A compromise undone
© St. Petersburg Times
published June 23, 2002
It has been said that politics is the art of compromise. If that's true, then the Brooksville City Council needs better politicians.
After months of negotiations with the Hernando County Commission about who is capable and willing to provide water and sewer service areas outside the city limits, it appeared the council and commissioners were on the verge of an agreement. But last week the council rejected the deal proposed by commission chairwoman Nancy Robinson and council member Joe Johnston III, choosing instead a strident -- some might say stubborn -- stance that threatens to undo the progress that has been made recently.
Another joint meeting of the full council and commission is scheduled for Monday, and it may be the last chance for the sides to reach a compromise before personalities and animosity cause each to dig in its heels.
That outcome will benefit no one. It is time for the level-headed and reasonable members of both governing boards to assume the leadership roles they were elected to fill, persuading their more impulsive and short-sighted colleagues of the importance of striking a deal sooner rather than later.
This debate came about because Brooksville wanted to provide utility service to Hampton Ridge, a golf course development with about 800 homes east of U.S. 41 and north of Powell Road. The developer, the LandMar Group of Jacksonville, wants to be annexed into the city, a move fully supported by the council, which covets the revenue it will collect in property taxes and fees for utilities.
Initially, the county opposed that idea, because it also wanted to provide those services. Feeling threatened, the City Council informed the county that it intended to sue to establish its right to provide utility service anywhere within 5 miles of the city limits. Since then, the county and city -- specifically County Administrator Richard Radacky, City Manager Richard Anderson, Commissioner Robinson and council member Johnston -- have been trying to hammer out a compromise to keep the dispute out of court.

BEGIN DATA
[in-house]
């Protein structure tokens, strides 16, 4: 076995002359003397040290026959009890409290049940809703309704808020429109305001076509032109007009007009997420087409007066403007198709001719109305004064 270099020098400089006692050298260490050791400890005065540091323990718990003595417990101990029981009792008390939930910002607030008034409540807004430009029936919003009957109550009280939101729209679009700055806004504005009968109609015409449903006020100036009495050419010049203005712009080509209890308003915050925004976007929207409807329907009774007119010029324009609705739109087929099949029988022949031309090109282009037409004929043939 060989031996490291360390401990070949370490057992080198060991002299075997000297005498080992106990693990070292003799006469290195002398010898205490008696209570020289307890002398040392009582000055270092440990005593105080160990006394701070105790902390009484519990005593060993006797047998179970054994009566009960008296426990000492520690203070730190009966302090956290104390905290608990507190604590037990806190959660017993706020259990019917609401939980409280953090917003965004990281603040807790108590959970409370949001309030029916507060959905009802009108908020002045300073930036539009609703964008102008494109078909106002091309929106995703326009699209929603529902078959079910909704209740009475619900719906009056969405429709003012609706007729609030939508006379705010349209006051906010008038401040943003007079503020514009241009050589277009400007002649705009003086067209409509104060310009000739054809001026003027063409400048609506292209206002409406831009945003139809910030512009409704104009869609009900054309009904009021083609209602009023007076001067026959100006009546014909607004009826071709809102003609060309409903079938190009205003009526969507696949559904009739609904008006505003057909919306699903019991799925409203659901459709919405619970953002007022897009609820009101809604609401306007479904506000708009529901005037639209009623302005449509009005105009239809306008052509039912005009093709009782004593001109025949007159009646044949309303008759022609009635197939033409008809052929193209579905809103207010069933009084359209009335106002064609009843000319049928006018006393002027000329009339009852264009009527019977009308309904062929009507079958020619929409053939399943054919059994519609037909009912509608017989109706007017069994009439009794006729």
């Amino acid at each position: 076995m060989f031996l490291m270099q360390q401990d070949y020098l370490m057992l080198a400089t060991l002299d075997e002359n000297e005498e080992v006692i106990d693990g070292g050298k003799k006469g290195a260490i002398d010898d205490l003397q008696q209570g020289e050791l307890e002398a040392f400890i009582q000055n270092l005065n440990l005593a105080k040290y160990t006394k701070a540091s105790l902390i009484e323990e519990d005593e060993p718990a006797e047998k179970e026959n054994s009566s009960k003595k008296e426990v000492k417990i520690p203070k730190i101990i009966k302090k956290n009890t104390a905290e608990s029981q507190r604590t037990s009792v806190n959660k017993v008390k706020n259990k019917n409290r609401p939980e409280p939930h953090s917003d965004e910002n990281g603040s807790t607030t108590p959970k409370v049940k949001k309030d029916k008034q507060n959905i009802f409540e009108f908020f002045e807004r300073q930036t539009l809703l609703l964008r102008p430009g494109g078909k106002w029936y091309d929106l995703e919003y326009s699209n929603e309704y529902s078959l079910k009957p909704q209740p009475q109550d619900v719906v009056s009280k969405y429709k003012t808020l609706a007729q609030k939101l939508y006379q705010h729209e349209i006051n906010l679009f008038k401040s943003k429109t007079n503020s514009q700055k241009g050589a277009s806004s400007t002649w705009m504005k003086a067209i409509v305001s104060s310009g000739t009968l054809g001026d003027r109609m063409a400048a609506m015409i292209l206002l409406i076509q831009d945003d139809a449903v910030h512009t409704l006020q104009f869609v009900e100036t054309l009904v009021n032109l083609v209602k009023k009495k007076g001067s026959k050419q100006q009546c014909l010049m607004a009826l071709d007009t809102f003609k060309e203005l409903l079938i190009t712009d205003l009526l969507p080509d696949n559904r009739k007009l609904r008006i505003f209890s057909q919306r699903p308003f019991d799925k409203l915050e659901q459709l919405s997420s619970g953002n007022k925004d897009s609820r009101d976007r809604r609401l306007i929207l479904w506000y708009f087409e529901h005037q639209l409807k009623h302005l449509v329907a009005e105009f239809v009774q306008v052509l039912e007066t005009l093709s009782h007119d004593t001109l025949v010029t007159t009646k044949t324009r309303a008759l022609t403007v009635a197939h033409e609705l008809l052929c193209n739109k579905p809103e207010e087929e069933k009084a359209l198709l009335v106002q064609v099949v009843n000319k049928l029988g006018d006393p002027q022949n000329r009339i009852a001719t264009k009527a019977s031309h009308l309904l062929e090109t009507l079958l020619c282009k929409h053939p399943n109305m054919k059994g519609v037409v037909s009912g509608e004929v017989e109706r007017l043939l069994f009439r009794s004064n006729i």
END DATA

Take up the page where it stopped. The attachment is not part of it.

Success appeared attainable when the commission acquiesced on the Hampton Ridge issue, but then another turf war broke out to the west of town, where Brooksville Regional Hospital plans to build a new hospital. Hospitals use lots of water, which is what makes this one an attractive potential customer.
Again, Robinson and Johnston reached a compromise. The county would take the hospital and allow Brooksville to serve all the surrounding parcels, which one day will be the site of numerous doctors' offices, clinics and related support services.
But the City Council, influenced by the objections of members Richard Lewis and Ernie Wever, thumbed its nose at the compromise. That news was not received favorably by county commissioners, who say it will be easier and cheaper for the county to connect to the hospital site, and who also question the city's physical and financial capacity to handle the job.
The hospital is not a new toy to be fought over like children in a sandbox. In fact, pending the outcome of an appeal by competitor Oak Hill Hospital, there's still a possibility the state may not allow the move to that location.
But if it is approved, as expected, it makes sense that it be connected to the county's utility system. The county owns the license to the beds at Brooksville Regional, and because of its agreement with HMA, the parent company, it will assume ownership of the hospital and the land it's on someday.
This disagreement is not worth scrapping the proposal, and the City Council should carefully weigh the consequences of its continued opposition. This could easily wind up in a lengthy court battle, which taxpayers will involuntarily underwrite.
If, after Monday's meeting, it appears the council is heading down that path, city taxpayers should demand the council provide an estimate of how much this ill-advised legal fight will cost them, and which part of the budget will be raided to finance the attempt. Residents also should be told how long it may take to declare a victor.
Compromise is more than an art; it is the essential ingredient in every successful negotiation. To that end, the proposal the council rejected last week had something for everyone. It would be a poor business decision, and more important, a disservice to constituents, to not reconsider.
© 2006 • All Rights Reserved • Tampa Bay Times
490 First Avenue South St. Petersburg, FL 33701 727-893-8111